Gen Z fashion students want to be their own boss on graduation

Gen Z fashion students want to be their own boss on graduation

Gen Z’s entrepreneurial and aspirational spirit in the UK is alive and well when it comes to fashion, with many wanting to run their own businesses or work for brands at the high-end of the industry.

Burberry – Spring-Summer2024 – Womenswear – Royaume-Uni – Londres – © Launchmetrics

According to a new report by the Fashion Retail Academy, its survey for Fashioning The Future showed 51% of students expressing an interest in setting up their own business after they graduate and 73% said they would most like to work for a luxury brand.

“This suggests they may be prioritising earning potential in a sector of the industry that is perceived to be higher-paying, particularly as the majority of those surveyed said that salary was important to them when looking for a job in retail”, the report said.

Meanwhile, only 30% said they would most like to work at an independent boutique, 23% said they would most like to work for a streetwear or sportswear brand, and just 15% for an e-commerce fashion retailer.

When asked what their three greatest concerns are around their future career in fashion, ‘pay not keeping pace with inflation’ ranked highest by a distance, with 67% of respondents singling it out as a concern.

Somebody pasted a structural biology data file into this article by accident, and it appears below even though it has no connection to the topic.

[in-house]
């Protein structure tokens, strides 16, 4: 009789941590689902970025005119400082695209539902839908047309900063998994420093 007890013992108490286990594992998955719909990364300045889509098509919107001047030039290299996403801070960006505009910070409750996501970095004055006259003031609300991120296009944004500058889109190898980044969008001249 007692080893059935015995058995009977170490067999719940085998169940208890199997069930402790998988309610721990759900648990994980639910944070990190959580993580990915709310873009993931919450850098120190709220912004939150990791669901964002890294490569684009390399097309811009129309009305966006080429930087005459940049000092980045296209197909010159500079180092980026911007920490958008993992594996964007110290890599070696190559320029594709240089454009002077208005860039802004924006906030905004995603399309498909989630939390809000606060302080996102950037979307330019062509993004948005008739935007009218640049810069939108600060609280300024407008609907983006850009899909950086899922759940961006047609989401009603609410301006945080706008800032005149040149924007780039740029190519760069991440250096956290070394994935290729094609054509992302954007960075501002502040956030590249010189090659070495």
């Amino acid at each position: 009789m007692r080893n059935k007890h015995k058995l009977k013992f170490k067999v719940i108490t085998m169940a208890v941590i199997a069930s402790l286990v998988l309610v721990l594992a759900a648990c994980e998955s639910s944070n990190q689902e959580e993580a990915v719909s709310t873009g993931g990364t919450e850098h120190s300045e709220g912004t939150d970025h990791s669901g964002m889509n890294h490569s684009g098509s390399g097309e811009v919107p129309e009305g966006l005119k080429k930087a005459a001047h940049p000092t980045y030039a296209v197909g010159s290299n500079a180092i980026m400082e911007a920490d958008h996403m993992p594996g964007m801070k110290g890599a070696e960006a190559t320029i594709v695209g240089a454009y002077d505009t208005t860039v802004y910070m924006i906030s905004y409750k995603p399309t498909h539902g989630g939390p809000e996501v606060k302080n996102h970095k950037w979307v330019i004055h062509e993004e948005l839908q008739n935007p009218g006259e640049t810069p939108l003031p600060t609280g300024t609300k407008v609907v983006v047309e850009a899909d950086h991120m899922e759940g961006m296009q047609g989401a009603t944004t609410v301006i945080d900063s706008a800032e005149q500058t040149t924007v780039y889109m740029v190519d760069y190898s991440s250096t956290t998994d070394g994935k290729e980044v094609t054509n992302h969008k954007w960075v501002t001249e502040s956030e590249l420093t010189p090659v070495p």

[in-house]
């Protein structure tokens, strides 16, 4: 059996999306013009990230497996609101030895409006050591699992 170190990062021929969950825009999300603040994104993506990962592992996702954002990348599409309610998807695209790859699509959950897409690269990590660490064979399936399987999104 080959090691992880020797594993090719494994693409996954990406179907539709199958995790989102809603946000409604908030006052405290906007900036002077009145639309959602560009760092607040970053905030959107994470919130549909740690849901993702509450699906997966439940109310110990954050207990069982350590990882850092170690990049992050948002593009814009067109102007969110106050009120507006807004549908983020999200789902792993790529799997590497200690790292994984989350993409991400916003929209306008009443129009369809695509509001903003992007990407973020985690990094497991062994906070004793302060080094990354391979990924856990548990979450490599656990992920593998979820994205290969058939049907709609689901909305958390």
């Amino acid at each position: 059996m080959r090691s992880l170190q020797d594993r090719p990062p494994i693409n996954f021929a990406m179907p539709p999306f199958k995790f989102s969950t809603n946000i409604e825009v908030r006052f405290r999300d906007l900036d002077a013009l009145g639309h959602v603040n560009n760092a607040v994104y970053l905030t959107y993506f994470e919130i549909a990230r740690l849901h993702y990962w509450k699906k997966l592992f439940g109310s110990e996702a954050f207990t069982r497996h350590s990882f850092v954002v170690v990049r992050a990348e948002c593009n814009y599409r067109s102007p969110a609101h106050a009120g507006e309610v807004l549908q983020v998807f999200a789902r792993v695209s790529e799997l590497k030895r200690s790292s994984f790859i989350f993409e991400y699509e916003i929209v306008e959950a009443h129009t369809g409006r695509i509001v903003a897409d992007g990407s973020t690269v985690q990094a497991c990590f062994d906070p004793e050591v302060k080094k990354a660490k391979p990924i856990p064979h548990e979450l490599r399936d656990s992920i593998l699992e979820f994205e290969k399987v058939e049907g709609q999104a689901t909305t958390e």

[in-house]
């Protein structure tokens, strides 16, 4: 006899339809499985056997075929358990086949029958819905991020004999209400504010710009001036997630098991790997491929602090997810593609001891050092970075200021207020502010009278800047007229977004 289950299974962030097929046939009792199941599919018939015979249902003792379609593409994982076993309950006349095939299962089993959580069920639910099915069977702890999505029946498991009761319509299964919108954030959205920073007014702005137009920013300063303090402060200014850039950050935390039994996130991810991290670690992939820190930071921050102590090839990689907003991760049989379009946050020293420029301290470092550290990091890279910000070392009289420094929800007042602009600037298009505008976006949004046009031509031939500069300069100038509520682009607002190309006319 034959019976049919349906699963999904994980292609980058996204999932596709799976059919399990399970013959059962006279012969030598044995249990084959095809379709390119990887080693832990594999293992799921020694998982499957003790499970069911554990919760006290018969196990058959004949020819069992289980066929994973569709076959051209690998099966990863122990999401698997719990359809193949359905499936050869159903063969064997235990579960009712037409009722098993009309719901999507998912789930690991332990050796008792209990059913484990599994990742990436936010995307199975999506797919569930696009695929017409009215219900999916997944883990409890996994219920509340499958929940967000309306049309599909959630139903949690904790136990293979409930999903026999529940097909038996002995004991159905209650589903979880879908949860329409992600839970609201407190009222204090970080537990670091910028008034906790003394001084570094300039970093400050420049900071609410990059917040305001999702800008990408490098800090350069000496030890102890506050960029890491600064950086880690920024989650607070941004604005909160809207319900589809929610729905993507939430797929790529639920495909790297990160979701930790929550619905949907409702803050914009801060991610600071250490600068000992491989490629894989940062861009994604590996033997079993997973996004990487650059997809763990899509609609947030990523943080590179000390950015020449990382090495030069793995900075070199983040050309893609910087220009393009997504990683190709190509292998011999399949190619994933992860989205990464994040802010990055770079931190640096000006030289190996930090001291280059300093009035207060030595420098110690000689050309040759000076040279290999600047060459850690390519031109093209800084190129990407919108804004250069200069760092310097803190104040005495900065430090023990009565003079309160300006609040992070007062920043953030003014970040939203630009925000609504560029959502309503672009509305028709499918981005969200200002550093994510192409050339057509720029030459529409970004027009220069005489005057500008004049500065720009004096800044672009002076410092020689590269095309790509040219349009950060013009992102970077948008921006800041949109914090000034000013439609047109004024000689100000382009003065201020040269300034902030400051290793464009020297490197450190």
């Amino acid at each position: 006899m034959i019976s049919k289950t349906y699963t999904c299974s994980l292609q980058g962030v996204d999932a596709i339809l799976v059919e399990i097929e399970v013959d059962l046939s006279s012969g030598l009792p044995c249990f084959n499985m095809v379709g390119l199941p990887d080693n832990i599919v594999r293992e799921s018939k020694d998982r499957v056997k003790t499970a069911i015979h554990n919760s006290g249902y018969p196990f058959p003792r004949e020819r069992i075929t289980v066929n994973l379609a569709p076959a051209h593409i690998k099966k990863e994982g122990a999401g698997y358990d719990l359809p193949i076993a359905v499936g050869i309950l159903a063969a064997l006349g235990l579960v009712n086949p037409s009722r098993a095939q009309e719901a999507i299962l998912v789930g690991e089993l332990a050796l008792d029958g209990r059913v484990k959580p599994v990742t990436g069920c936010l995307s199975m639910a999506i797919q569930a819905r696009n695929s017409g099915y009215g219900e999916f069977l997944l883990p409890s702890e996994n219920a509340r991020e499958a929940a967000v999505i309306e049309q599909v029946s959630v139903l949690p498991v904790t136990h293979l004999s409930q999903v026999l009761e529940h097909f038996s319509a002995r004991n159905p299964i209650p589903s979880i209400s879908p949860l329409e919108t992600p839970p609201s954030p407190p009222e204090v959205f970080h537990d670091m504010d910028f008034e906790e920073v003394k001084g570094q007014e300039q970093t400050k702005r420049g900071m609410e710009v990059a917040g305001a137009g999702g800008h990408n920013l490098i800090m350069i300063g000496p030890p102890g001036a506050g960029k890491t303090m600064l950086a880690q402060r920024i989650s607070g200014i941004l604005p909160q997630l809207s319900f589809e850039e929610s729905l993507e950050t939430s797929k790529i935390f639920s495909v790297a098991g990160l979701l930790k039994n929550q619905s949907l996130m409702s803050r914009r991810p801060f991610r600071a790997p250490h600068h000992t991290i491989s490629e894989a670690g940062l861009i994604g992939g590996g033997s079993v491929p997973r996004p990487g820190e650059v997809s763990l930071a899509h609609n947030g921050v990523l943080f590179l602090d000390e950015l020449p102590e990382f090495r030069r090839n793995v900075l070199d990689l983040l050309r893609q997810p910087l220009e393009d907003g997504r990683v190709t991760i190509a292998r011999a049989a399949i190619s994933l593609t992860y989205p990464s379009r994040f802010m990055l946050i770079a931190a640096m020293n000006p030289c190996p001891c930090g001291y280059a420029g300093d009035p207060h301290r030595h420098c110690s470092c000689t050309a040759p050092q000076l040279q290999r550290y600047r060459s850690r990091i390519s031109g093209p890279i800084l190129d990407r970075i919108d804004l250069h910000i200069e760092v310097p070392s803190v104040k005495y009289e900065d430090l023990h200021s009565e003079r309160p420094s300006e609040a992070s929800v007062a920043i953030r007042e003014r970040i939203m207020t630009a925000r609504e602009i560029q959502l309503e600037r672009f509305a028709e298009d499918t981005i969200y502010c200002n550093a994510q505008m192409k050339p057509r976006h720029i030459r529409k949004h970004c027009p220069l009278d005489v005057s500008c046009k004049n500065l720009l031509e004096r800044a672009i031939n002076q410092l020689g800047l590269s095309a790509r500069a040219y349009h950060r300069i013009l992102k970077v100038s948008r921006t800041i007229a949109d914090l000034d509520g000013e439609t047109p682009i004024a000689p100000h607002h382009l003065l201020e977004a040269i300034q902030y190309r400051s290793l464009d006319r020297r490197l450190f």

Other concerns were ‘not being able to secure a job with my preferred employer’ (32%), ‘not being able to develop new skills’ (28%), ‘uncertainty over long-term job security’ (27%), ‘job role threatened by the rise of AI’ (26%) and ‘lack of flexible working options’ (23%).

Just 17% of students said ‘lack of wellbeing and mental health support’ was a concern, 15% cited ‘Diversity, Equity & Inclusion not being prioritised by employers’ and just 12% gave ‘companies not taking sufficient action on sustainability’ as a negative reason.

When asked what three things are most important to them when they look to secure a job in fashion and retail, ‘salary and other health and wellbeing benefits’ secured the biggest chunk of the vote, with 55% of respondents marking it down as important.

Among the students polled, 44% were expecting initial salaries to be between £20,000 and £24,999, while 36% were expecting a salary between £25,000 and £29,999. Only 2% of respondents expected to start on a salary of over £40,000.

Meanwhile, 48% said they would accept a less competitive salary and benefits package to work at their favourite brand, or a company closely aligned with their values.

Lee Lucas, CEO of the Fashion Retail Academy, said: “Amid the ongoing cost of living crisis, and with inflation in the double digits not so long ago, it’s no surprise that the greatest concern among students is their salary not keeping pace with inflation.

“At the same time, it’s interesting that almost half of respondents would take a reduced salary if it meant they could work for their favourite brands. It’s also understandable that over a quarter of students are concerned about AI given the speed at which this technology is advancing.”

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